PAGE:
*NEWS*LAST CHANCE FOR CHINA’S DOLPHIN

  • mse-big-banner-new-03-17-2016-416716a-tonernews-web-banner-mse-212
  • Print
  • ces_web_banner_toner_news_902x1776
  • banner-01-26-17b
  • 05 02 2016 429716a-cig-clearchoice-banner-902x177
  • cartridgewebsite-com-big-banner-02-09-07-2016
  • 2toner1-2
  • ncc-banner-902-x-177-june-2017
  • clover-depot-intl-us-ca-email-signature-05-10-2017-902x1772
  • 4toner4
Share

*NEWS*LAST CHANCE FOR CHINA’S DOLPHIN

 user 2006-06-28 at 10:38:00 am Views: 73
  • #15885

    Last chance for China’s dolphin
    Zoologists
    have developed a plan to save the Yangtze River dolphin, probably the
    world’s most endangered mammal, from extinction.They hope to take some
    dolphins from the Yangtze and rear them in a nearby lake, protected
    from fishermen.The species is threatened by overfishing which removes
    its food, industrialisation, boat collisions, and through being caught
    in fishing nets.The most recent surveys found only 17 living
    individuals.Also known as the baiji and Chinese lake dolphin, Lipotes
    vexillifer is listed as Critically Endangered on the internationally
    recognised Red List of Threatened Species, which describes it as
    “probably the most endangered cetacean in the world”.
    Safe haven
    Late
    last year an international group of conservation zoologists held a
    workshop in San Diego aiming to develop a coherent rescue plan.That
    plan has now been published by a group led by Samuel Turvey from the
    Institute of Zoology, part of the Zoological Society of London
    (ZSL).”It’s been suggested for a long time that the only way to save
    them from dying out is to set up a closely monitored breeding
    population under semi-natural breeding conditions,” he told the BBC
    News website.”The plan is to set up a reserve in an oxbow lake 21km
    long which was part of the Yangtze until the 1970s.”
    There
    is massive human population pressure, industralisation, overfishing,
    boat collisions, bycatch, and various dams Samuel Turvey

    Tian-e-Zhou
    lake already houses another freshwater cetacean, the Yangtze finless
    porpoise, so conditions are likely to suit the baiji.There are fish in
    the lake to provide food for the dolphins; and although there may be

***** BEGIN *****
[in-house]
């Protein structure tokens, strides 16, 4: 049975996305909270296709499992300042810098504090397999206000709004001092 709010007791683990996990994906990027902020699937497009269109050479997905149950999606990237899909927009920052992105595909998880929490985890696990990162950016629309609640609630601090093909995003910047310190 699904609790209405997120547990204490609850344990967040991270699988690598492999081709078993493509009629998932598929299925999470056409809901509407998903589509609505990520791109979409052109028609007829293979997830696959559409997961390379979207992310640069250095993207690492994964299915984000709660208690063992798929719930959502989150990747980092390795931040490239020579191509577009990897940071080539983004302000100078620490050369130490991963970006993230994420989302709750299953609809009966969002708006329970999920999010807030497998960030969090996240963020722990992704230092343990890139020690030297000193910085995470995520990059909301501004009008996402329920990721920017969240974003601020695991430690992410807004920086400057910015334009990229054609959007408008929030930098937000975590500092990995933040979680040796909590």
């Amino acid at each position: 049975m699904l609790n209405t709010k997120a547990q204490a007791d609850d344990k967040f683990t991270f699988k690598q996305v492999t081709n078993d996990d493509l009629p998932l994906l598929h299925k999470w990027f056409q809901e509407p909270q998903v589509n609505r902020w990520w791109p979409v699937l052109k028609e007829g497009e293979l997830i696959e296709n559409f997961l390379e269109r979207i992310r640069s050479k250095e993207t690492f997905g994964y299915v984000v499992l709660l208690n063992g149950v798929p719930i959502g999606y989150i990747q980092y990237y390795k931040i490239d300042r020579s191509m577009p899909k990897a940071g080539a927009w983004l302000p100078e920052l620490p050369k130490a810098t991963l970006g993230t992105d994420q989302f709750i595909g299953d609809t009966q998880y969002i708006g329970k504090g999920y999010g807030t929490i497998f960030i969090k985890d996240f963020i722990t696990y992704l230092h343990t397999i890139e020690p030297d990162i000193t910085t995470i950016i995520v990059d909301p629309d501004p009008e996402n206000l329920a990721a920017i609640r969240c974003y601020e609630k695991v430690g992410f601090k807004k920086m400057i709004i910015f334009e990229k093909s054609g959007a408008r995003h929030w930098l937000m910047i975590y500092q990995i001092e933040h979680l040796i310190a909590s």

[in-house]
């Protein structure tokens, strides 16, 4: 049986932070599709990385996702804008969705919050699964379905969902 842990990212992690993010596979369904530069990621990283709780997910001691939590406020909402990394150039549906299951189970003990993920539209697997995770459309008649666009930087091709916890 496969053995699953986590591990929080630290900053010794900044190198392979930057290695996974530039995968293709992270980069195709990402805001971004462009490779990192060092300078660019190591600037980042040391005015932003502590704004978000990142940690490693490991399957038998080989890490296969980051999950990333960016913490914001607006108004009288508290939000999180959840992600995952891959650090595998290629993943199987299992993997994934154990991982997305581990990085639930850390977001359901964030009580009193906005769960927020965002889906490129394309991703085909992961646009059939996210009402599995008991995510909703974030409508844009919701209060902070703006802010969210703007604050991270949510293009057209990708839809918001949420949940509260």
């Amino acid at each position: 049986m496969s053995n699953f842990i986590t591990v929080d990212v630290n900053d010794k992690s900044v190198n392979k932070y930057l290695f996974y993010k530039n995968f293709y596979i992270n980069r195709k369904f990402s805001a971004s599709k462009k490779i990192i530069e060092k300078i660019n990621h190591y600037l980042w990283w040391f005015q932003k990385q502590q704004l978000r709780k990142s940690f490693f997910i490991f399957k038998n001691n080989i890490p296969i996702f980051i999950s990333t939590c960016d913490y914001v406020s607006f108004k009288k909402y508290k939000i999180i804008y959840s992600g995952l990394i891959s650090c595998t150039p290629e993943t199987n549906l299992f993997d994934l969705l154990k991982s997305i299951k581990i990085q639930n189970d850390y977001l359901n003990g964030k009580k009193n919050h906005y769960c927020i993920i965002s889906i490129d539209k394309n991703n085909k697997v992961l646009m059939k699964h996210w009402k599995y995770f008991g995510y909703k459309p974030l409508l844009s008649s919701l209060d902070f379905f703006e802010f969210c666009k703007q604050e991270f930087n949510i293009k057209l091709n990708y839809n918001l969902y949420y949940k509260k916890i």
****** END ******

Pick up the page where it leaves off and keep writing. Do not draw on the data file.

some human fishing, it is likely to be on a much smaller scale than in
    the Yangtze itself.There, the pressure of China’s burgeoning population
    have brought stocks of some of the baiji’s prey species to one
    thousandth of their pre-industrial levels, Dr Turvey said.”There is
    massive human population pressure, industralisation, overfishing. Boat
    collisions have had a huge impact, then there’s bycatch, and various
    dams of which the Three Gorges is just the best known.”That was another
    nail in the coffin, but the species has been declining for decades;
    during the Great Leap Forward there was even a factory established to
    make bags out of dolphin skin.”ZSL and its collaborating organisations
    anticipate the endorsement of their plan, and are starting to look for
    funds.Costs could amount to between £200,000 and £300,000 ($365,000 and
    $545,000) for the first year’s operations.Boats are needed to catch the
    dolphins, helicopters to transfer them to Tian-e-Zhou. Holding pens
    need to be constructed, veterinary staff provided, and an inventory
    made of fish stocks.The rescue plan speaks of conducting five dolphin
    capture operations in the Yangtze within the next three years “…in
    order to establish a viable ex-situ breeding population of baiji at
    Tian-e-Zhou before the Yangtze population undergoes a further decline
    or becomes extinct”.The long-term plan would be to re-introduce them to
    the Yangtze, but only when the prospects of them thriving there have
    risen.